Mexican transvestite fiesta rocks indigenous town
UCHITAN, Mexico (Reuters) - Attaching flowers to a ribbon headdress, pulling a lace slip under an embroidered skirt and draping a necklace of gold coins over his head, Pedro Martinez puts the finishing touches on the traditional costume of Zapotec women in southern Mexico.
"When I get all dressed up like this my father always says, 'Oh Pedro! You look just like your mother when she was young," beams Martinez, 28, gluing on fake eyelashes in front of a mirror.
In a mountainous kingdom in what is now southeastern Turkey, there lived in the eighth century B.C. a royal official, Kuttamuwa, who oversaw the completion of an inscribed stone monument, or stele, to be erected upon his death. The words instructed mourners to commemorate his life and afterlife with feasts “for my soul that is in this stele.”12,000-Year-Old Shaman Unearthed in Israel
A new figure in humanity's history emerged last week when archaeologists announced the discovery of what could be one of the world's oldest known spiritual figures. After years of meticulous excavation just miles from Israel's Mediterranean coast, scientists from the Institute of Archaeology at the Hebrew University of Jerusalem unearthed a 12,000-year-old grave that held the remains of a diminutive "shaman" woman. Buried alongside the woman's small, huddled corpse were selected pieces of animal bone, a cowtail, an eagle wing, the foot of another human, and, most curiously, some fifty tortoise shells deliberately arranged around the woman's body — all tell-tale signs, experts say, of her lofty social status at the time. "This is something very special; it stands apart," says Leore Grosman, the project's lead archaeologist.Studying culture rather than shedding it in India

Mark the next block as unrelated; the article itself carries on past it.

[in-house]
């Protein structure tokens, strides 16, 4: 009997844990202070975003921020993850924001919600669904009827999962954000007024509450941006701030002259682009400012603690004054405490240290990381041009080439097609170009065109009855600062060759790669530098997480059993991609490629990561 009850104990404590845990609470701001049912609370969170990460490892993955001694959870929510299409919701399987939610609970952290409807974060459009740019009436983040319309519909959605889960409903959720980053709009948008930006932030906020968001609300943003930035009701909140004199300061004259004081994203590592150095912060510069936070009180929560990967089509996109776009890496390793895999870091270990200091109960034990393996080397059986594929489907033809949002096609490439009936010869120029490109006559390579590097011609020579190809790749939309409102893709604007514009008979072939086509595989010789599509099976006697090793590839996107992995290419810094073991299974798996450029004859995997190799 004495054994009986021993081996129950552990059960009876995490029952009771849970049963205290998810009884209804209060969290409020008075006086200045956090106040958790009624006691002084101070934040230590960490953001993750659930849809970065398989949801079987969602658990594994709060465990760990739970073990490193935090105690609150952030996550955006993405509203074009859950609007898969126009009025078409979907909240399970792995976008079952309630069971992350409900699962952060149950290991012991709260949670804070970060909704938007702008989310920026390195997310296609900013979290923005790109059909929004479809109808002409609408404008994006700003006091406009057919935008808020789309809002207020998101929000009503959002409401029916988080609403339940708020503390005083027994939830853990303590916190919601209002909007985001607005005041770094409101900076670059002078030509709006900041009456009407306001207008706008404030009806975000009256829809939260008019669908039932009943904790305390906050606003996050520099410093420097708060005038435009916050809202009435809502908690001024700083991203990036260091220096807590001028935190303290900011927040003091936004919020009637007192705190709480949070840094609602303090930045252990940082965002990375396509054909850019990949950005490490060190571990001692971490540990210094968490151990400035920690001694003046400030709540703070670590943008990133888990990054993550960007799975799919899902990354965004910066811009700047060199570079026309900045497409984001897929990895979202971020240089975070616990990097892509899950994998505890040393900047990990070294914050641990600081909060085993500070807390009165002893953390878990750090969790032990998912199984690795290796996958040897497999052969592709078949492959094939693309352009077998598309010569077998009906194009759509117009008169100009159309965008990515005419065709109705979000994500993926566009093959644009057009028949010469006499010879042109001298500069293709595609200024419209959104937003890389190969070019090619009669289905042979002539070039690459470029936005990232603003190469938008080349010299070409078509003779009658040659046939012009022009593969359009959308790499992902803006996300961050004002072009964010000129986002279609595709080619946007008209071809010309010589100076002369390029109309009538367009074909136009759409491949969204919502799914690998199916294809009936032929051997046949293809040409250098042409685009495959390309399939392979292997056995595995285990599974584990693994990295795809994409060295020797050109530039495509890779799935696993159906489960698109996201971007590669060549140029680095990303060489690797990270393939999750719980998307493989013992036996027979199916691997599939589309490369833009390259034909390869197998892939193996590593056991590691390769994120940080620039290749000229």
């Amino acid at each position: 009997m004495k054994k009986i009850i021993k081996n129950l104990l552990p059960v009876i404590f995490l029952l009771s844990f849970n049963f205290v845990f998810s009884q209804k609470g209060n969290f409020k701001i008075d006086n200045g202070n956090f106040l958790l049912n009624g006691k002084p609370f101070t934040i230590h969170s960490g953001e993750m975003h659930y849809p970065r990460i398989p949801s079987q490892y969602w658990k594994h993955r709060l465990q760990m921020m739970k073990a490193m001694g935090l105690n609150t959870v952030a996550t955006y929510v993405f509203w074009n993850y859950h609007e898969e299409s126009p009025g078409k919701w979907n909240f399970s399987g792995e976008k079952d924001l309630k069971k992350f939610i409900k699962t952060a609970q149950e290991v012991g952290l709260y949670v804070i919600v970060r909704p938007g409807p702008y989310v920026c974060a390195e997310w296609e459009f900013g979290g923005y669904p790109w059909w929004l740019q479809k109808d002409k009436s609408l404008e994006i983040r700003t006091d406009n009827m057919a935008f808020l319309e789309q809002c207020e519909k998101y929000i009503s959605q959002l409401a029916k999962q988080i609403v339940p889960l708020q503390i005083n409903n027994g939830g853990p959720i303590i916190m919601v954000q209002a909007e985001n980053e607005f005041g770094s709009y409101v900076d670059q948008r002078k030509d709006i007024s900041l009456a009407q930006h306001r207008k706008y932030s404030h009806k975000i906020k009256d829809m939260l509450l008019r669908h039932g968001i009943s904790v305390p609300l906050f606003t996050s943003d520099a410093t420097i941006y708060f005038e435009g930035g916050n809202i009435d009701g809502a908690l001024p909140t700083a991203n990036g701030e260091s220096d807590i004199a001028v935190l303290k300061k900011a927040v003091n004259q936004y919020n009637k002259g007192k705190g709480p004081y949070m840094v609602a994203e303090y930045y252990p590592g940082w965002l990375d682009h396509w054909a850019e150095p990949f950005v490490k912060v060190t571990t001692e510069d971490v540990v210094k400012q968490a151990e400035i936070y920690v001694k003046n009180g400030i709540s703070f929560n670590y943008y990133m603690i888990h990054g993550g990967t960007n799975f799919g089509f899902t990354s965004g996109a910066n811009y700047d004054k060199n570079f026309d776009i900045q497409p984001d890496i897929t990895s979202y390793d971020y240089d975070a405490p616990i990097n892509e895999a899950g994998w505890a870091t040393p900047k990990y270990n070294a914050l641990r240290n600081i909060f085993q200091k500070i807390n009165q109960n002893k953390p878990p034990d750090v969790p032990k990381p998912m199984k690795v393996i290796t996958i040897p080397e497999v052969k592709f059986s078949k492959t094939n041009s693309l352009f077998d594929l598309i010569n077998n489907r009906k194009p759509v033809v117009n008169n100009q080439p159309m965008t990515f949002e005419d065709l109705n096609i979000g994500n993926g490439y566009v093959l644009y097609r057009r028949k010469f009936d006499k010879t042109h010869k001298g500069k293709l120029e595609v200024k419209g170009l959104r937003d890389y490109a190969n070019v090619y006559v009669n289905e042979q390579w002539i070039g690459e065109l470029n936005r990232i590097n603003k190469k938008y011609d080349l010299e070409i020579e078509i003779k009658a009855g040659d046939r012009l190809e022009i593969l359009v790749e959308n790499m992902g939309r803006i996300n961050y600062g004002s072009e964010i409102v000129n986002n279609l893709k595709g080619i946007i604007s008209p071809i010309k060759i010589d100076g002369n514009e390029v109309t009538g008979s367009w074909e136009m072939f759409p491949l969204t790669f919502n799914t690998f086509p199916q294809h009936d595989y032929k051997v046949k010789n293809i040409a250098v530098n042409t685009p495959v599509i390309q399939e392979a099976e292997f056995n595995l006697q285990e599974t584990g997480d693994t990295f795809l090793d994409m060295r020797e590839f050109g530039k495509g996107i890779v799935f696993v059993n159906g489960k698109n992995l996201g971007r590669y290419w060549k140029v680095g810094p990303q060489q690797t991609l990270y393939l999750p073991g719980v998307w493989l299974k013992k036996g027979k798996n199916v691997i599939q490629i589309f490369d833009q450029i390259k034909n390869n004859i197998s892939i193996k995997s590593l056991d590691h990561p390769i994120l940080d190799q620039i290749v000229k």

In a library deep in the western Indian countryside, in an academy surrounded by farms on all sides, five students are writing briskly in their ruled notebooks.
They are in their early 20s and newly enrolled, pimples dotting their faces and polish peeling from their nails.
But there is no discounting the gravity of their assignment: When they complete it, the world will have five more documented languages at its disposal.
A shamanic healing and training center was opened by Venezuelan authorities in eastern Delta Amacuro State, as part of efforts to support indigenous culture and development.
The institution is based on the knowledge of the Warao people, one of the more than 40 ethnic groups in Venezuela, and is the first of six such shamanic healing centers planned to rescue ancient values and culture.